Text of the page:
During the darkest hours of the pandemic, when knowledge workers were forced to work from home and managers were wondering how to use technology to raise employee engagement and performance in a virtual work environment, Kelly Beckner, vice president of human resources at MBO Partners, fleetingly thought about employee monitoring tools.
Headquartered in Ashburn, Va., MBO Partners is a direct sourcing platform that enables enterprise organizations and independent professionals to work efficiently together. The company has an all-remote workforce of approximately 240 full-time employees and 520 contract workers.
Beckner said during the pandemic, MBO executives were aware that many companies were adopting monitoring tools that closely examine, for example, how many times a worker clicks their computer mouse, how long they stay on a website or how many emails they've sent. That was one way of tracking remote workers, but this was a strategy that Beckner and her colleagues rejected.
"It was never at the forefront of our thought process because we knew our workforce and how we wanted to engage with them," she said. "In fact, when it was brought up, the collective thought was it would actually erode our culture to monitor people in that way. To have people feel as if their movements and their contributions to the company were being so closely reviewed was not worth the risk."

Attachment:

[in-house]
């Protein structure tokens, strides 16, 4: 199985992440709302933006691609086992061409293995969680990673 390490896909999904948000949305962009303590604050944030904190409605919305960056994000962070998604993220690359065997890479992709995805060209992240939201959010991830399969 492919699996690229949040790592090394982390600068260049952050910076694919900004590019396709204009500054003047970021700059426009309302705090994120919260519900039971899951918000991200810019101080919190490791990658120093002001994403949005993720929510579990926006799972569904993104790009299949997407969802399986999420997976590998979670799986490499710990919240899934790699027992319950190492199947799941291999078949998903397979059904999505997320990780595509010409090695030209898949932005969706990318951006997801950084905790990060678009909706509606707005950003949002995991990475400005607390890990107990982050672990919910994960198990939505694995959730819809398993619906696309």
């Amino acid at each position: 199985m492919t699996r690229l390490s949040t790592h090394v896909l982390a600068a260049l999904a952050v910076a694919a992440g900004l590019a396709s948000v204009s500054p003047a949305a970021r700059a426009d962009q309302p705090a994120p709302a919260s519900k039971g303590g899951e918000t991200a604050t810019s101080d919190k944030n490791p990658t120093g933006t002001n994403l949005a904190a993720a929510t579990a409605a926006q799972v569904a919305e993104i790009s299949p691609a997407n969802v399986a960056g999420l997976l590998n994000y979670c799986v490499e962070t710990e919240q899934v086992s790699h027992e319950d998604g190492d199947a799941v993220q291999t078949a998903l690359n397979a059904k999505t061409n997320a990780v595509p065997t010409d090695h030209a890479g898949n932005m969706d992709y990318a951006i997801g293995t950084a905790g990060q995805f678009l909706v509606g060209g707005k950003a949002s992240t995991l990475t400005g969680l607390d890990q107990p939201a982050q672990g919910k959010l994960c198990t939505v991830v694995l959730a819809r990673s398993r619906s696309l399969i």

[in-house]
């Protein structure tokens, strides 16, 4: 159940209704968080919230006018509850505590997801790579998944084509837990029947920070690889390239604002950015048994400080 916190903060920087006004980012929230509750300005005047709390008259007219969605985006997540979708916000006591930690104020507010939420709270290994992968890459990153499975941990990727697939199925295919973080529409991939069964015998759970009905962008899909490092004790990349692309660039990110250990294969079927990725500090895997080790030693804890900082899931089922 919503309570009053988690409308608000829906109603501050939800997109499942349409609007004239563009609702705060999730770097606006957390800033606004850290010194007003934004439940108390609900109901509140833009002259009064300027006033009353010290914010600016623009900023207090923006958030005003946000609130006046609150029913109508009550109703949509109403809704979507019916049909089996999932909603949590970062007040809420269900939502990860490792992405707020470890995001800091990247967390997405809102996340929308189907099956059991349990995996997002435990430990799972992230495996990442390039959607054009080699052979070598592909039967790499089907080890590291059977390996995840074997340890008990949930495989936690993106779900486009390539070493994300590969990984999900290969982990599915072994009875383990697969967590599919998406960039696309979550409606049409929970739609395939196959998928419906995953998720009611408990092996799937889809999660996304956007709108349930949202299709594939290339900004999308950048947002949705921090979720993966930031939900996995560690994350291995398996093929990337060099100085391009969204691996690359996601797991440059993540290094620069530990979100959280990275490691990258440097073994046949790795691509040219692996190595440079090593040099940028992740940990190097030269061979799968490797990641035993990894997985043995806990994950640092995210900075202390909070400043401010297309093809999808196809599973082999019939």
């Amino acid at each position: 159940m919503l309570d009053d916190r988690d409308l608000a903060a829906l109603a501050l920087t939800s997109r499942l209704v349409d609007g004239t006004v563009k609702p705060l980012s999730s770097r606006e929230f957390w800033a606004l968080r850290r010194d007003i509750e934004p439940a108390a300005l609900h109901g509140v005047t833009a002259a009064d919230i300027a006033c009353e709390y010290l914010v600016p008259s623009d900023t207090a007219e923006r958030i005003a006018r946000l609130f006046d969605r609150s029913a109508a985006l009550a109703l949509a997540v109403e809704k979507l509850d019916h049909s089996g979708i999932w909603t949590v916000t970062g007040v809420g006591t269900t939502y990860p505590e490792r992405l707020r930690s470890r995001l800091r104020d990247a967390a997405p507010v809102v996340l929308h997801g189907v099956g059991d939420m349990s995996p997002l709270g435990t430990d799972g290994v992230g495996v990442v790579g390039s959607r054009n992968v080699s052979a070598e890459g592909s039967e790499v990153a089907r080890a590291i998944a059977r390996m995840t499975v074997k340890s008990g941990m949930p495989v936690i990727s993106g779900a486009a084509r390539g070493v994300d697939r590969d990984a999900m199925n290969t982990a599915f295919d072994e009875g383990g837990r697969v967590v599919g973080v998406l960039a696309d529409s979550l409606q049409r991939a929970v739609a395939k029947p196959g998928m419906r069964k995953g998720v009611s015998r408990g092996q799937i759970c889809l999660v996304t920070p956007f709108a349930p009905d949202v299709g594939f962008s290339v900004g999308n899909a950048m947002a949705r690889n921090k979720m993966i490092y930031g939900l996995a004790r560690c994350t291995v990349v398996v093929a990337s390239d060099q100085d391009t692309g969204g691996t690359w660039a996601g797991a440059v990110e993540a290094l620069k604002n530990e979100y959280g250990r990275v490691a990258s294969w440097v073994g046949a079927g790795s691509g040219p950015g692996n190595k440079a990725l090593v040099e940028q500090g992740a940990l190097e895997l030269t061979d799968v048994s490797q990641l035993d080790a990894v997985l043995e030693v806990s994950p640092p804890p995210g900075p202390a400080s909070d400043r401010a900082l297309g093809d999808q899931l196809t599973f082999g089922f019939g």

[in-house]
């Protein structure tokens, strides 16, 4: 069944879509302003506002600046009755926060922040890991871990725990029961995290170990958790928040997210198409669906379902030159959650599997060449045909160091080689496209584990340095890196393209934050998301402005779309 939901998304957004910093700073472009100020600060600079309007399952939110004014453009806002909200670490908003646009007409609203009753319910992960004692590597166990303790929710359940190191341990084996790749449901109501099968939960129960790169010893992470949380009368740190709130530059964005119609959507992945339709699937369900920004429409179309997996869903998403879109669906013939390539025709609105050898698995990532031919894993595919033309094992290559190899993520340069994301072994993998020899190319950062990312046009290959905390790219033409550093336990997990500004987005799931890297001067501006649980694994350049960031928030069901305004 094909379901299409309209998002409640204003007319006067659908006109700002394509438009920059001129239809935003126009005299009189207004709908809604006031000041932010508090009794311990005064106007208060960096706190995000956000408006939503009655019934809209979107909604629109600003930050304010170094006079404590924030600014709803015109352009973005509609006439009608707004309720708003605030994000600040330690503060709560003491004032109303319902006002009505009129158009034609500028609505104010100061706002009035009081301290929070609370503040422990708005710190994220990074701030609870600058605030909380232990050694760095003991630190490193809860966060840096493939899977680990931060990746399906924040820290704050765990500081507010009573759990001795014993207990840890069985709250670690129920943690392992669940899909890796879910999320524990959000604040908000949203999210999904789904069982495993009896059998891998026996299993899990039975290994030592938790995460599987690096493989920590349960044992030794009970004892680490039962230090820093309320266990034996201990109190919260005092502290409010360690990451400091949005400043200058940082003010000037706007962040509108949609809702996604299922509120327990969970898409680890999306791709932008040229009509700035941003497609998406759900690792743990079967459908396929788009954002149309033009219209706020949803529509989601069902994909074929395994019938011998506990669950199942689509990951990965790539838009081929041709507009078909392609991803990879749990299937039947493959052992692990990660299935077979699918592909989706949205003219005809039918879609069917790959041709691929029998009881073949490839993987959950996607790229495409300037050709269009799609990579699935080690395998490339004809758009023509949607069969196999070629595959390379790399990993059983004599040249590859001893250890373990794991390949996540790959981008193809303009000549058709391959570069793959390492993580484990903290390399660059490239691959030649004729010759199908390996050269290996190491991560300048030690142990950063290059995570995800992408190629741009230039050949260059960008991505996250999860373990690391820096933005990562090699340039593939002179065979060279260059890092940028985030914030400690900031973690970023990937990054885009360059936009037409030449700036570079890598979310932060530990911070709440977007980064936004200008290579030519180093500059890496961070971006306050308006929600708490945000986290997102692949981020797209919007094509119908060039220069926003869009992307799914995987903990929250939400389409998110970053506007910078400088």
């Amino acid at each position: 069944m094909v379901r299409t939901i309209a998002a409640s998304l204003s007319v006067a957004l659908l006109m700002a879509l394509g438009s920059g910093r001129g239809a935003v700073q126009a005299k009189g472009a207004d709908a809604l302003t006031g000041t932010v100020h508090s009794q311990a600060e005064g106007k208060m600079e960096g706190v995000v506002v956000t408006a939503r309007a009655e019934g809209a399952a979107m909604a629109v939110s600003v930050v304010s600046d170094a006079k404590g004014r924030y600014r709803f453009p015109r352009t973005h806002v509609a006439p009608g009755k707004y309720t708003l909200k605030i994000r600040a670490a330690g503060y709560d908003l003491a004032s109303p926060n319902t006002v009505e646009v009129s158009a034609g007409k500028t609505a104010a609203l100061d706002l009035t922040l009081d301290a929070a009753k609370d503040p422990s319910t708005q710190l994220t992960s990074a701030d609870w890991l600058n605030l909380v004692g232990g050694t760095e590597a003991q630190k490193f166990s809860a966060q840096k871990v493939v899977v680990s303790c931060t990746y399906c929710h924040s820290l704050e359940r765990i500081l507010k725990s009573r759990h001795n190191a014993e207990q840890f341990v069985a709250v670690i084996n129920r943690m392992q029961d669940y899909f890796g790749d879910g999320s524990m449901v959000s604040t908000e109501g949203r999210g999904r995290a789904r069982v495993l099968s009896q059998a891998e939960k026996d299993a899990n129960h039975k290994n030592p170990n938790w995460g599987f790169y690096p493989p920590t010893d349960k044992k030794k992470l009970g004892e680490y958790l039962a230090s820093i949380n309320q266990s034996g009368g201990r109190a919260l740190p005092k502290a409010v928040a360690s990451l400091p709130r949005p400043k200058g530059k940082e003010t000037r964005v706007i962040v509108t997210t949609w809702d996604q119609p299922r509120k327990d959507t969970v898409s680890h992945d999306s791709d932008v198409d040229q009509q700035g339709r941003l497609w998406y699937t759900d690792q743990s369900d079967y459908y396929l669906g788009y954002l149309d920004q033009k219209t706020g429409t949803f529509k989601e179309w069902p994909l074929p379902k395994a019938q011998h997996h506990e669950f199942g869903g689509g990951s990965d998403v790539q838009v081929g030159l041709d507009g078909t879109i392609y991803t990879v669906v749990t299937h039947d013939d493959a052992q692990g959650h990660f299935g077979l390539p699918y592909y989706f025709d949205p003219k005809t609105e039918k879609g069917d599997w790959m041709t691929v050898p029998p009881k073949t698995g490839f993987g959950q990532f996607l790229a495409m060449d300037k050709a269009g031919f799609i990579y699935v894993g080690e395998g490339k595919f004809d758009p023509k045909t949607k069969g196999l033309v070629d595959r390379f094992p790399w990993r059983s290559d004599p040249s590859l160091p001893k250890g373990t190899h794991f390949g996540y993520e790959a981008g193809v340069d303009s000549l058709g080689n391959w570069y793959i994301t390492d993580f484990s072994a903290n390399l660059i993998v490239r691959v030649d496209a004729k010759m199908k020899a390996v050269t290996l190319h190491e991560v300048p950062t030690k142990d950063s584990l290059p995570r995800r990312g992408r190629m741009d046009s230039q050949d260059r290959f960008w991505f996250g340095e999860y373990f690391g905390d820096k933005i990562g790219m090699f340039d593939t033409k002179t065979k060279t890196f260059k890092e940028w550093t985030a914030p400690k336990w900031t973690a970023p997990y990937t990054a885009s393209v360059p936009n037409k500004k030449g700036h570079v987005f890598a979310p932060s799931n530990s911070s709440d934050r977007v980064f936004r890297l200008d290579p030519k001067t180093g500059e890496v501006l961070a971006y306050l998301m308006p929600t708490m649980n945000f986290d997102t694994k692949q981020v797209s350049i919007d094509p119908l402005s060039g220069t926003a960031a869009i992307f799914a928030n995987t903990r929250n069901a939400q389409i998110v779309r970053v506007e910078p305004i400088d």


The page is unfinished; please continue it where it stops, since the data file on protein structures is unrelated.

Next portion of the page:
To collect employee data on sentiment, performance and engagement during the pandemic, MBO Partners invested in software from Seattle-based TINYpulse (now Limeade Listening), which offers an employee engagement and feedback platform that provides surveys and helps employers create their own questionnaires.
The company also began using 7Geese, a performance management platform that tracks employees' individual performance as well as the collaborative efforts of a team, and Awardco's platform for employee rewards and recognition.
"If I were asked to reconsider monitoring tools, my first question would be, 'Would the impact of implementing monitoring tools erode the trust relationship that we have with our employees?' I would also then ask myself, 'Does adding a monitoring tool improve the employee experience? Does it improve employee productivity, and does it improve my ability to attract and retain our talent?' " Beckner said.